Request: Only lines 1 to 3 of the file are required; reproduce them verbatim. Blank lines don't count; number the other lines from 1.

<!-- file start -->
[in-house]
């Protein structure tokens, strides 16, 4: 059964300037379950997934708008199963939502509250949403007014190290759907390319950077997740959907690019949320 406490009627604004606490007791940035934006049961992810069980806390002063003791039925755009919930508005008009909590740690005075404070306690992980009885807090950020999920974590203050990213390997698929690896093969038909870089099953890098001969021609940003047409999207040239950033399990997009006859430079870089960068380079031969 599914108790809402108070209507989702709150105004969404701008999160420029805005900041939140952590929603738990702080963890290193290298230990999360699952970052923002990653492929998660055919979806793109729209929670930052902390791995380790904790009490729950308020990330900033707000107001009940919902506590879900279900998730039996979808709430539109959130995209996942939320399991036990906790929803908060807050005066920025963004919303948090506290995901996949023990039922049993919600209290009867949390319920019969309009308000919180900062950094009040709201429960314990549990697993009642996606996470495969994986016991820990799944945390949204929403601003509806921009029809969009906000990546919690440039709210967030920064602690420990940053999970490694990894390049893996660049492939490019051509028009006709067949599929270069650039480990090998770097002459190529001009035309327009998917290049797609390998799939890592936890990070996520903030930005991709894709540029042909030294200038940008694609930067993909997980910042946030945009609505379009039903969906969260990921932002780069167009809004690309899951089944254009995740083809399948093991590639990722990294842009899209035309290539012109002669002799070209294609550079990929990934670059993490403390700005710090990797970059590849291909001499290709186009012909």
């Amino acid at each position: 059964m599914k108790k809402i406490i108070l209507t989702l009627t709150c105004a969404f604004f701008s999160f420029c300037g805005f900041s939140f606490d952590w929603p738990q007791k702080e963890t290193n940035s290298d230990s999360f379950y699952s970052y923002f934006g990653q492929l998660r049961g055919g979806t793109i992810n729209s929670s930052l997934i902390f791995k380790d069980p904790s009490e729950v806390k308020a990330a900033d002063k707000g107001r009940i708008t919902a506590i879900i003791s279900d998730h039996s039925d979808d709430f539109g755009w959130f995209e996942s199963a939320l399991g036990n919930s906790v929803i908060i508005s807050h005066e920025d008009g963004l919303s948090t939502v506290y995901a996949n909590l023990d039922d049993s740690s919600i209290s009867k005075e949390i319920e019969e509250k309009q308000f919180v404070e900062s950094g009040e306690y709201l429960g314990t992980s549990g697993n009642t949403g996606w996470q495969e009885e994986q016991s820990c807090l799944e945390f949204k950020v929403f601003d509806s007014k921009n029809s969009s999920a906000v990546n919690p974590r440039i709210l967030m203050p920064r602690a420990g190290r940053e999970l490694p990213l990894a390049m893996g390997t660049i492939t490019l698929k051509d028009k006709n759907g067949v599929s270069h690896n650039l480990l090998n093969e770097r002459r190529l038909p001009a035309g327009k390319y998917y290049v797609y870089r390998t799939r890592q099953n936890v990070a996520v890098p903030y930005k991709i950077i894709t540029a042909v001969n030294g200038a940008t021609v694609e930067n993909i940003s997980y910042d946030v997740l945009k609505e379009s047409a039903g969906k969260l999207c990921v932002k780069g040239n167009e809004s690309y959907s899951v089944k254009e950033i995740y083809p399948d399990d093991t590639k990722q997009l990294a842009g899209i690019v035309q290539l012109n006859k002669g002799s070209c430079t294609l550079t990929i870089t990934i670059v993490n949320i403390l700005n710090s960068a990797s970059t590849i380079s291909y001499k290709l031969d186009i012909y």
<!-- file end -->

[in-house]
């Protein structure tokens, strides 16, 4: 059964300037379950997934708008199963939502509250949403007014190290759907390319950077997740959907690019949320 406490009627604004606490007791940035934006049961992810069980806390002063003791039925755009919930508005008009909590740690005075404070306690992980009885807090950020999920974590203050990213390997698929690896093969038909870089099953890098001969021609940003047409999207040239950033399990997009006859430079870089960068380079031969 599914108790809402108070209507989702709150105004969404701008999160420029805005900041939140952590929603738990702080963890290193290298230990999360699952970052923002990653492929998660055919979806793109729209929670930052902390791995380790904790009490729950308020990330900033707000107001009940919902506590879900279900998730039996979808709430539109959130995209996942939320399991036990906790929803908060807050005066920025963004919303948090506290995901996949023990039922049993919600209290009867949390319920019969309009308000919180900062950094009040709201429960314990549990697993009642996606996470495969994986016991820990799944945390949204929403601003509806921009029809969009906000990546919690440039709210967030920064602690420990940053999970490694990894390049893996660049492939490019051509028009006709067949599929270069650039480990090998770097002459190529001009035309327009998917290049797609390998799939890592936890990070996520903030930005991709894709540029042909030294200038940008694609930067993909997980910042946030945009609505379009039903969906969260990921932002780069167009809004690309899951089944254009995740083809399948093991590639990722990294842009899209035309290539012109002669002799070209294609550079990929990934670059993490403390700005710090990797970059590849291909001499290709186009012909």
């Amino acid at each position: 059964m599914k108790k809402i406490i108070l209507t989702l009627t709150c105004a969404f604004f701008s999160f420029c300037g805005f900041s939140f606490d952590w929603p738990q007791k702080e963890t290193n940035s290298d230990s999360f379950y699952s970052y923002f934006g990653q492929l998660r049961g055919g979806t793109i992810n729209s929670s930052l997934i902390f791995k380790d069980p904790s009490e729950v806390k308020a990330a900033d002063k707000g107001r009940i708008t919902a506590i879900i003791s279900d998730h039996s039925d979808d709430f539109g755009w959130f995209e996942s199963a939320l399991g036990n919930s906790v929803i908060i508005s807050h005066e920025d008009g963004l919303s948090t939502v506290y995901a996949n909590l023990d039922d049993s740690s919600i209290s009867k005075e949390i319920e019969e509250k309009q308000f919180v404070e900062s950094g009040e306690y709201l429960g314990t992980s549990g697993n009642t949403g996606w996470q495969e009885e994986q016991s820990c807090l799944e945390f949204k950020v929403f601003d509806s007014k921009n029809s969009s999920a906000v990546n919690p974590r440039i709210l967030m203050p920064r602690a420990g190290r940053e999970l490694p990213l990894a390049m893996g390997t660049i492939t490019l698929k051509d028009k006709n759907g067949v599929s270069h690896n650039l480990l090998n093969e770097r002459r190529l038909p001009a035309g327009k390319y998917y290049v797609y870089r390998t799939r890592q099953n936890v990070a996520v890098p903030y930005k991709i950077i894709t540029a042909v001969n030294g200038a940008t021609v694609e930067n993909i940003s997980y910042d946030v997740l945009k609505e379009s047409a039903g969906k969260l999207c990921v932002k780069g040239n167009e809004s690309y959907s899951v089944k254009e950033i995740y083809p399948d399990d093991t590639k990722q997009l990294a842009g899209i690019v035309q290539l012109n006859k002669g002799s070209c430079t294609l550079t990929i870089t990934i670059v993490n949320i403390l700005n710090s960068a990797s970059t590849i380079s291909y001499k290709l031969d186009i012909y």